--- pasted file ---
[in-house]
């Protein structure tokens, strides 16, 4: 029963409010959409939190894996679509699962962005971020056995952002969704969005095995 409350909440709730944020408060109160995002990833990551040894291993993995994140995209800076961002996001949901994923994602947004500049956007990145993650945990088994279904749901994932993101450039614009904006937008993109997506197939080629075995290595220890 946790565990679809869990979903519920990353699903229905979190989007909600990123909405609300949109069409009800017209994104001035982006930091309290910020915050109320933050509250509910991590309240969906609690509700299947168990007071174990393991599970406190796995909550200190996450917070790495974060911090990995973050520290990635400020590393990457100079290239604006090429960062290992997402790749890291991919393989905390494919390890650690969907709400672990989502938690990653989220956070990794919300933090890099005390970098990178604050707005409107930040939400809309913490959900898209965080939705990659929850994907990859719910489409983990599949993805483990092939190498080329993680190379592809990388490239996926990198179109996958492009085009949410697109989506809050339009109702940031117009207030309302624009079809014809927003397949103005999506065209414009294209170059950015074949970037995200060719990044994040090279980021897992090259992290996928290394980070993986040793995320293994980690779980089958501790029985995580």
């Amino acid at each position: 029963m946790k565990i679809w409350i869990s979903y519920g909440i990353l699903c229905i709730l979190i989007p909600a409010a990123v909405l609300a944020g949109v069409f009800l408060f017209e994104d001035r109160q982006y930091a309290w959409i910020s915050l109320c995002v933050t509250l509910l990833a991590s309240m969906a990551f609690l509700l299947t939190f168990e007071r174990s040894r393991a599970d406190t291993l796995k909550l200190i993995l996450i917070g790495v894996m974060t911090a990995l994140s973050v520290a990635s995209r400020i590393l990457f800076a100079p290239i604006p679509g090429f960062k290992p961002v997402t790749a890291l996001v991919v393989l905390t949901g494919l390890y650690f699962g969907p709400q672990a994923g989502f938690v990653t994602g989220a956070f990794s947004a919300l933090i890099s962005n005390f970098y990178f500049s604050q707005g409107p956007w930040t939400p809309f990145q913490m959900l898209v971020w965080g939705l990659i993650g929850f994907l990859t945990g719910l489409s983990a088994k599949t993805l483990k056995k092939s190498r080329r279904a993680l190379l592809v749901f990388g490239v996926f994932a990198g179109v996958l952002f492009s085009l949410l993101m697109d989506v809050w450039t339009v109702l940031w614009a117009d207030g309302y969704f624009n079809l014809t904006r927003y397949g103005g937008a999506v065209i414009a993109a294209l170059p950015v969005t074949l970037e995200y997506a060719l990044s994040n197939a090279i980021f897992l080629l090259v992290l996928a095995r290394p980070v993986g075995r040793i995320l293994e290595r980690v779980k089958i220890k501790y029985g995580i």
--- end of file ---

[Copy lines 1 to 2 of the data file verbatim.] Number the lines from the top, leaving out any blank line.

[in-house]
């Protein structure tokens, strides 16, 4: 029963409010959409939190894996679509699962962005971020056995952002969704969005095995 409350909440709730944020408060109160995002990833990551040894291993993995994140995209800076961002996001949901994923994602947004500049956007990145993650945990088994279904749901994932993101450039614009904006937008993109997506197939080629075995290595220890 946790565990679809869990979903519920990353699903229905979190989007909600990123909405609300949109069409009800017209994104001035982006930091309290910020915050109320933050509250509910991590309240969906609690509700299947168990007071174990393991599970406190796995909550200190996450917070790495974060911090990995973050520290990635400020590393990457100079290239604006090429960062290992997402790749890291991919393989905390494919390890650690969907709400672990989502938690990653989220956070990794919300933090890099005390970098990178604050707005409107930040939400809309913490959900898209965080939705990659929850994907990859719910489409983990599949993805483990092939190498080329993680190379592809990388490239996926990198179109996958492009085009949410697109989506809050339009109702940031117009207030309302624009079809014809927003397949103005999506065209414009294209170059950015074949970037995200060719990044994040090279980021897992090259992290996928290394980070993986040793995320293994980690779980089958501790029985995580």